Celebrating ten years of 'Western Heritage'

Staff Writer
Photo courtesy of the Autry Museum of Western Heritage
Pictured: 1998 marks the 10th anniversary of the Gene Autry Museum of Western Heritage in Los Angeles.

The last time you visited the Gene Autry Museum of Western Heritage was probably during a grade school field trip. But, if you have nothing to do or are looking for somewhere to go with family and friends over the weekend, visit the Autry Museum and encounter various treasures ranging from spurs and saddles to artistic tools and clothing.
The museum's "Inventing the Southwest: Fred Harvey Company and Native American Art," is the current special exhibit worth seeing.
The Harvey exhibit is a collection of the articles collected by the company, as well as pieces made by Native Americans as tourist trade items.
A deck of railroad playing cards containing 52 different photographs of Native Americans, as well as white china place settings containing red Native American animal images, were on display.
Also on exhibit were small hand-woven Hopi baskets with fine patterns, Arapaho moccasins and Apache pottery.
Frederick Henry Harvey promoted the West as a tourist attraction in the late 1800s and early 1900s, offering the safety and comfortable services given on his train boxcars to Southwest vacation sites. Here, Harvey used romanticized Native American images and sites to add excitement to his advertisements, promoting the Southwest in souvenirs and symbols.
Southwest relic collectors Jenghis Jarvel and his wife Peggy, of Northridge, visited the museum for the first time Sunday.
"I now appreciate [the museum relics] more because they were done by hand," Jenghis Jarvel, in reference to the Casa Grande pottery on display, said.
According to Jenghis Jarvel, Casa Grande pottery is hand crafted, covered in cow or horse dung which is then set on fire instead of using a kiln.
Peggy Jarvel was particularly fascinated with the woven textiles in the next room, carefully analyzing the tight weaves of the crazy weave herringbone patterns of the blankets.
History majors should definitely visit the museum's Los Angeles Times Children's Discovery Gallery where children have the opportunity to dress up and learn what it was like to live the life of a Mexican-American ranching family.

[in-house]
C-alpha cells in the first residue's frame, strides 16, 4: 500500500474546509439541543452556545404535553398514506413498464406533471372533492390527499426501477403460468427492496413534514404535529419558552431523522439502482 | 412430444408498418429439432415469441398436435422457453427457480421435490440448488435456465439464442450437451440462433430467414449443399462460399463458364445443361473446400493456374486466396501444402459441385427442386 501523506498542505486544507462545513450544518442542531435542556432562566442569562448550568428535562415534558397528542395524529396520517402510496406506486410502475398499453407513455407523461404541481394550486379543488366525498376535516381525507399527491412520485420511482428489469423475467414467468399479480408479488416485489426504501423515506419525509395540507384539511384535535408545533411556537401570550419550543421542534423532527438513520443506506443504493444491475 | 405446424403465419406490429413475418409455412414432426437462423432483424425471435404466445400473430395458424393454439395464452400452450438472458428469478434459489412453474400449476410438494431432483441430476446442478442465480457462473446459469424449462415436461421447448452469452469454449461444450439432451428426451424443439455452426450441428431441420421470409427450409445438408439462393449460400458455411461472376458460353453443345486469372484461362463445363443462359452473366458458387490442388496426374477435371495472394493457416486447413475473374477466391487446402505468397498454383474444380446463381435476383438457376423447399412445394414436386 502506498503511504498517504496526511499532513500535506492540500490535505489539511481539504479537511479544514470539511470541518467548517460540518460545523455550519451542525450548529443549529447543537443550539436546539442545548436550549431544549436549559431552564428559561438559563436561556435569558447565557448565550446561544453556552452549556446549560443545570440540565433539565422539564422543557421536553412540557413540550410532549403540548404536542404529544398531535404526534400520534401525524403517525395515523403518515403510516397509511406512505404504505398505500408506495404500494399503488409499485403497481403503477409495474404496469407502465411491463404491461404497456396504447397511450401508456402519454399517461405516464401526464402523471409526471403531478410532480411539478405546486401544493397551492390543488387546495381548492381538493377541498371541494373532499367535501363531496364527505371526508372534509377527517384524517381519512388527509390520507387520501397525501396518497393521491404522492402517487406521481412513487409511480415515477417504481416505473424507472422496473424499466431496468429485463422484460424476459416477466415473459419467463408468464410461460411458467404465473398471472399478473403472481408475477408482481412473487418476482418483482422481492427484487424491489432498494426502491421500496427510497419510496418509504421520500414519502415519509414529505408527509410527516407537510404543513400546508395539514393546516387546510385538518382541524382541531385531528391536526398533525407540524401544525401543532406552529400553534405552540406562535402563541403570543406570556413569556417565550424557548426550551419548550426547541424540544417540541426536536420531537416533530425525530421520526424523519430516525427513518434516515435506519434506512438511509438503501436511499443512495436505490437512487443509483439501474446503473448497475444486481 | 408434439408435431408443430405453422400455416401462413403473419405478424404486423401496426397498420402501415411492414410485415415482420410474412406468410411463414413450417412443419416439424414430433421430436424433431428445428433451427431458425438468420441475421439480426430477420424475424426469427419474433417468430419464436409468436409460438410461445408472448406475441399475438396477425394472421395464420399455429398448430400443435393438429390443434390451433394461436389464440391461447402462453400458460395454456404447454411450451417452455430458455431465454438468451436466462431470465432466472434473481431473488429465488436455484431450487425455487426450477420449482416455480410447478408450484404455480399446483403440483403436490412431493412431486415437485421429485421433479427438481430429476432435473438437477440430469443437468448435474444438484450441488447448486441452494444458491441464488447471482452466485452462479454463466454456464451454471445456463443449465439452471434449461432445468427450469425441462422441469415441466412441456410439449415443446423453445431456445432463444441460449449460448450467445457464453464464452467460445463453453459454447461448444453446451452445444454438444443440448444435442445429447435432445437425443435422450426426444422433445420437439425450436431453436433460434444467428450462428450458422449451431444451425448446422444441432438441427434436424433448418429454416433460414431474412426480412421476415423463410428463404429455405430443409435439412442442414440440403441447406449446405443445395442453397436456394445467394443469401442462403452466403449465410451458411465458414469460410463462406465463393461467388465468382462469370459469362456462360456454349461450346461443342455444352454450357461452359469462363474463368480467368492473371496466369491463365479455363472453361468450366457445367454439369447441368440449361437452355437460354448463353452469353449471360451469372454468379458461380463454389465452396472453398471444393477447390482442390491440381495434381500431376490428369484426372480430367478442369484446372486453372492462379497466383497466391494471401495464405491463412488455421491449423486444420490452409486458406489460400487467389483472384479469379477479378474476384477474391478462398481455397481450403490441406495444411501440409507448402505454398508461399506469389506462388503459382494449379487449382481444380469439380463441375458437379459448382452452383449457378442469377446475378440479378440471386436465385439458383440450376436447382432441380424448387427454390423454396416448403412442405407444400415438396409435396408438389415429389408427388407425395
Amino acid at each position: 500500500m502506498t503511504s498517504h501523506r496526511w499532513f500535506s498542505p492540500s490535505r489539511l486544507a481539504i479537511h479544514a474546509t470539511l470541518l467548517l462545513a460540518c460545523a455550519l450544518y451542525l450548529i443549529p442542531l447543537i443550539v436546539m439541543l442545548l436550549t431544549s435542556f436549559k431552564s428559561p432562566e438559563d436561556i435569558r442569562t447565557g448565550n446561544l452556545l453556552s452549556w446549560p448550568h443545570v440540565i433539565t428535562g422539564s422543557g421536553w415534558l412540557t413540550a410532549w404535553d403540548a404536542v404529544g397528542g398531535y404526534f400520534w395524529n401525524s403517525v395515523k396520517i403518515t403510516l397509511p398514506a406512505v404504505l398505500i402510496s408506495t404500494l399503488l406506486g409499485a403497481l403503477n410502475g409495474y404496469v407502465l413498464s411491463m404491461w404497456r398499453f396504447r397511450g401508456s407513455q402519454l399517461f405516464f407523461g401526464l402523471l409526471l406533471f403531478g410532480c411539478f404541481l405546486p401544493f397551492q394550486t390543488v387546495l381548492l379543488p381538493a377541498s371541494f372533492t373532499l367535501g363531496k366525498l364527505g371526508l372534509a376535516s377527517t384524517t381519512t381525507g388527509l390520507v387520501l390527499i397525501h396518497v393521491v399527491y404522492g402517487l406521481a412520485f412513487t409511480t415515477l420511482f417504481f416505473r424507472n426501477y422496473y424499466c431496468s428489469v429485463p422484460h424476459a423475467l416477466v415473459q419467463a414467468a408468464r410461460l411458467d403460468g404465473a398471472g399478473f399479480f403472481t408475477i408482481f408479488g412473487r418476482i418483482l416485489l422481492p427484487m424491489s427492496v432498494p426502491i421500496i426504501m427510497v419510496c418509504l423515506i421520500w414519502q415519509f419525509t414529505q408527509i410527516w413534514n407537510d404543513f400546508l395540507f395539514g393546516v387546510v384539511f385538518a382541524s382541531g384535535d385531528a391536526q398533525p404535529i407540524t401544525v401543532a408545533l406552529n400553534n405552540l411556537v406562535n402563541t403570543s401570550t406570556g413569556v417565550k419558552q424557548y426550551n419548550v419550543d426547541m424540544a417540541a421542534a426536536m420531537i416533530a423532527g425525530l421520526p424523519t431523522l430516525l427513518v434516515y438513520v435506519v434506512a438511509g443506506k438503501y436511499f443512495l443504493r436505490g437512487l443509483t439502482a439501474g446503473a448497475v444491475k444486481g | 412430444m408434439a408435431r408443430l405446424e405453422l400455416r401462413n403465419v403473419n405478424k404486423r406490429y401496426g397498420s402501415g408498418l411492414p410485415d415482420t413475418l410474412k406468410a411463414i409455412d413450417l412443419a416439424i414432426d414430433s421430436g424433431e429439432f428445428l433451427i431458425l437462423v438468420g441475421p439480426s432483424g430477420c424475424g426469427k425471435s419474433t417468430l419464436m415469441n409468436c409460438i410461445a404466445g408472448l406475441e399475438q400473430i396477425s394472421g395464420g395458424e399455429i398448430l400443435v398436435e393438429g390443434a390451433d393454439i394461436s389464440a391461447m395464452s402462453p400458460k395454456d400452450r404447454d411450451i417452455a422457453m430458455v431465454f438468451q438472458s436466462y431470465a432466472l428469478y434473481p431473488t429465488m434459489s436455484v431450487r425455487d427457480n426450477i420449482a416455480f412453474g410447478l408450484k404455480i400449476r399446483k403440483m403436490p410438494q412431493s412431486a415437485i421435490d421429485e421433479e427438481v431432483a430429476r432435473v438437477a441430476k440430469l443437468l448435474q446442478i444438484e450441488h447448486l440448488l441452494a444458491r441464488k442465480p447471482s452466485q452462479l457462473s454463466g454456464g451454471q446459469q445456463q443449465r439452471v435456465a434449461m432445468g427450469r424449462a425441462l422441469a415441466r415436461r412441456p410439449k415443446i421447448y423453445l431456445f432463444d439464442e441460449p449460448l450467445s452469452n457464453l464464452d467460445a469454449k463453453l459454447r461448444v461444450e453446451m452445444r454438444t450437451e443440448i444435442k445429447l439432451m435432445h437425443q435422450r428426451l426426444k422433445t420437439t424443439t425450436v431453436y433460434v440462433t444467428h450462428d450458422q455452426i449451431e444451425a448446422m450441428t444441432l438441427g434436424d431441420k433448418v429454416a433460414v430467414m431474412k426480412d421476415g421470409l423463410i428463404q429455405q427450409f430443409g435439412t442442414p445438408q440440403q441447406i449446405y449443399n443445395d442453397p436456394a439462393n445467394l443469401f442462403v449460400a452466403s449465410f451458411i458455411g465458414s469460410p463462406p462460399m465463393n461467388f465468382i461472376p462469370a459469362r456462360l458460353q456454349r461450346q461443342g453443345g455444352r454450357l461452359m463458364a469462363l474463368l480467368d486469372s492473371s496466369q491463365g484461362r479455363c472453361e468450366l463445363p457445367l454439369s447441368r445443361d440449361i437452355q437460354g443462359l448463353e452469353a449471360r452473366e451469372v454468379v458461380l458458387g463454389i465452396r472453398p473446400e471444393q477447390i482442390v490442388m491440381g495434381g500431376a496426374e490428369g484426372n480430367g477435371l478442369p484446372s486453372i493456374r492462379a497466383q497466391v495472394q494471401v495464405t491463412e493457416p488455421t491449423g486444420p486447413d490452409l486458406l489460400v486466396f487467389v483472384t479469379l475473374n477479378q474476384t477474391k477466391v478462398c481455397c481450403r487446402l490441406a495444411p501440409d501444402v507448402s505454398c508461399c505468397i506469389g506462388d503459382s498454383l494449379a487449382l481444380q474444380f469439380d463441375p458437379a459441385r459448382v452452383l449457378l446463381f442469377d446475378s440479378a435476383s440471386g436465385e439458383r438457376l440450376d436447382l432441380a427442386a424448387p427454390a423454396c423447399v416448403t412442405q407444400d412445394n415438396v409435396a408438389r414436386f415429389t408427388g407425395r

Education aide Stacey Canon said many children see an old-fashioned clothes pin and do not know what it is. She explains to them what it was like to wash clothes by hand, how the family got water and did other chores.
"It needs to be explained to children that there was not a 7-11 to get water from [in 1906]," Canon said.
Special pre-visit teaching packages are available to teachers who are interested in bringing their class to the exhibit. A short lecture is given and then students are allowed to play with and look through the period items and journals.
For gunslingers, there's a room dedicated to the evolution of the Colt pistol. A special edition engraved, gold and silver plated John Wayne Colt pistol is in a gift presentation box, of which only 90 were made.

In another room, you have the opportunity to listen to a shoot-out with Wyatt Earp with the push of a button or visit the wall of badges from the growing law enforcement since the late 1800s and the decorative show gear of modern cowboys.

When the museum opened to the public in November 1988, its creators had been focused for several years on the institutional mission to explore the broad temporal, topical, and geographical elements of the history and peoples of the West. At the same time, they were not surprised that some members of the public would expect the museum to be a monument to the life and personal memorabilia of recording, broadcasting, film, and performing legend Gene Autry.





As a philanthropist, the Singing Cowboy had long wanted to create a museum as a way to leave something enduring behind. Perhaps the result of his dream goes beyond what he originally imagined. Certainly, the American West presented within the boundaries of the museum galleries is broader and more comprehensive than the original plans called for. In 1985 and 1986 there was room to dream in creating the museum. Just as with a book, the exhibits were conceived as ways to tell a story. Objects and artworks would be the central features describing the region we think of as the West, from its prehistoric roots to the present. The impact of art, performance, and advertising in manipulating perceptions of the West would be contrasted with elements of real experience. There was no preexisting collection, so research and design set about filling more than 50,000 square feet of exhibit space—at first on paper— with ideal artifacts for telling the story. The challenge, then, was to go out and find art and artifacts to fulfill specific roles.

The museum located off the Interstate 5 and Highway 134 junction. 4700 Western Heritage Way (in Griffith Park adjacent to L.A. Zoo), Los Angeles 90027  Tues.-Sun., 10am-5pm; Thurs., 10am-8pm

For more information, call (213) 677-2000. FAX (323) 660-5721
Web site, http://www.autry-museum.org  Director: John L. Gray

Special Events:
The museum hosts a regular program of demonstrations (free with museum entry), films and concerts (admission runs $1-$5, depending on the program), and art classes for adults and children (cost varies). Please call the museum for details. Admission to the museum is free on the second Tuesday of every month.